New Exhibit at Commissariat House Explores the Making of News in 19th Century St. John’s
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A new multi-media exhibit called Words Matter was launched at the Commissariat House Provincial Historic Site in St. John’s today. The Honourable Terry French, Minister of Tourism, Culture and Recreation, was at the site for the opening.
“The new exhibit at Commissariat House offers a contemporary and creatively different approach to engage visitors by bringing to life the political and social scene of St. John’s in the 1830s,” said Minister French. “We get to relive the conditions that led to one of the major changes in 19th century Newfoundland – our first elections in 1832.”
The overall theme of the exhibit is focused on communication – the rhetoric of the citizens of the Colony of Newfoundland from pulpits to pubs, in petitions, pamphlets, and the press. News was distributed and received through discussion, gossip and debate. It was not uncommon for newspapers to be read aloud to gatherings of interested people.
Through poetry, shadow puppet plays, and exhibits, visitors can eavesdrop on the voices and characters that animated one of the most fascinating chapters in this province’s past – a period of rapid social and political change that brought naval government to a close.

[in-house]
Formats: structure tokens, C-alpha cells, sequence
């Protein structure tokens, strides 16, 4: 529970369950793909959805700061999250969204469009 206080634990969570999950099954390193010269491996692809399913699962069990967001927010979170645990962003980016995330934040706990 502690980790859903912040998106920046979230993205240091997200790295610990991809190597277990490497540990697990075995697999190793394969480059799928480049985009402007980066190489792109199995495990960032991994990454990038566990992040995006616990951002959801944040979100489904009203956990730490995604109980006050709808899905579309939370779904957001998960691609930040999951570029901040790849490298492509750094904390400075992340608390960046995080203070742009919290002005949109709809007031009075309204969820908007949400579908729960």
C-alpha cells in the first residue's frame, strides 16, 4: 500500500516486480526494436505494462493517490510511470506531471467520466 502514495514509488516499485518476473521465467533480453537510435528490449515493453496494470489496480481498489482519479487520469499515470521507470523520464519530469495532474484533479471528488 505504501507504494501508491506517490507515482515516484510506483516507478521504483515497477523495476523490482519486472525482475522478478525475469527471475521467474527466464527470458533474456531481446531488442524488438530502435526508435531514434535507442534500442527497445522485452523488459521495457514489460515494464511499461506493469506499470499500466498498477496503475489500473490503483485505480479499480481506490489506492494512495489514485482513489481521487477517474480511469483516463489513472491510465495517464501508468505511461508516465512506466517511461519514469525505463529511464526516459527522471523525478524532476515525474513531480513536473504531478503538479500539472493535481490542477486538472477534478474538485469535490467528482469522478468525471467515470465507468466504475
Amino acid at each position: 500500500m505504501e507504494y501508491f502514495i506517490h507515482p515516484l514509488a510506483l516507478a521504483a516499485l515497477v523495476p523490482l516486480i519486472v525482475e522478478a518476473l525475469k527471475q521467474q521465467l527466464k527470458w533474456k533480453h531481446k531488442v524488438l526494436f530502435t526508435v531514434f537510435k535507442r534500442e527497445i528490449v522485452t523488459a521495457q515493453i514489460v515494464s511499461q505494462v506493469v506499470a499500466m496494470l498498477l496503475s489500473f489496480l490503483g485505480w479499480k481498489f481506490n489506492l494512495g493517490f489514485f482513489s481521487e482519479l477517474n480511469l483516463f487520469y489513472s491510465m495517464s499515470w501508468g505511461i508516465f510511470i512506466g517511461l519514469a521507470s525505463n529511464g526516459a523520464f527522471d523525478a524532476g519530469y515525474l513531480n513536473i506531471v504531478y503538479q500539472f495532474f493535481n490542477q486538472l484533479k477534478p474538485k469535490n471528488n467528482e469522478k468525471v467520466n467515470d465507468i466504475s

Commissariat House is an ideal location to tell this story. Built in 1818 as the home and office of the Assistant Commissary General, the supply officer for British forces in Newfoundland, the house was once one of the finest on the island. In 1969, the house and grounds were purchased by the Provincial Government.
“We have worked on making Commissariat House more appealing and visible to visitors,” said Minister French, “As well as introducing this new exhibit, we have expanded our events calendar, taken down the fence on King’s Bridge Road, installed new signage, and improved the landscaping on the property.”
Throughout the summer, Commissariat House, as well as other Provincial Historic Sites, will be hosting craftspeople demonstrating their creative work. In addition, self-guided tours will soon be offered to visitors at Commissariat House and Beothuk Interpretation Centre in Boyd’s Cove. Programming initiatives such as these are being made possible through an additional investment of $75,000 for Provincial Historic Sites in Budget 2011 Standing Strong: For Prosperity. For Our Future. For Newfoundland and Labrador.
The next two events at Provincial Historic Sites are Canada Day at the Mockbeggar Plantation in Bonavista on July 1 and Landing the Cable Anniversary Celebration at the Heart’s Content Cable Station on July 27. For more information about programs and events scheduled at Provincial Historic Sites, visit www.seethesites.ca.
Through total funding of $5.1 million in Budget 2011, the Provincial Government will build on investments made under its cultural strategy Creative Newfoundland and Labrador: The Blueprint for Development and Investment in Culture, to further support opportunity in the arts and heritage sectors. Since the introduction of the cultural strategy in 2006, over $56 million in new funding has been invested in the cultural and heritage sectors.
Photo: The new exhibit at Commissariat House Provincial Historic Site called Words Matter traces the rhetoric of citizens within the Colony of Newfoundland from pulpits to pubs, in petitions, pamphlets, and the press.
Director of Communications
Department of Tourism, Culture and Recreation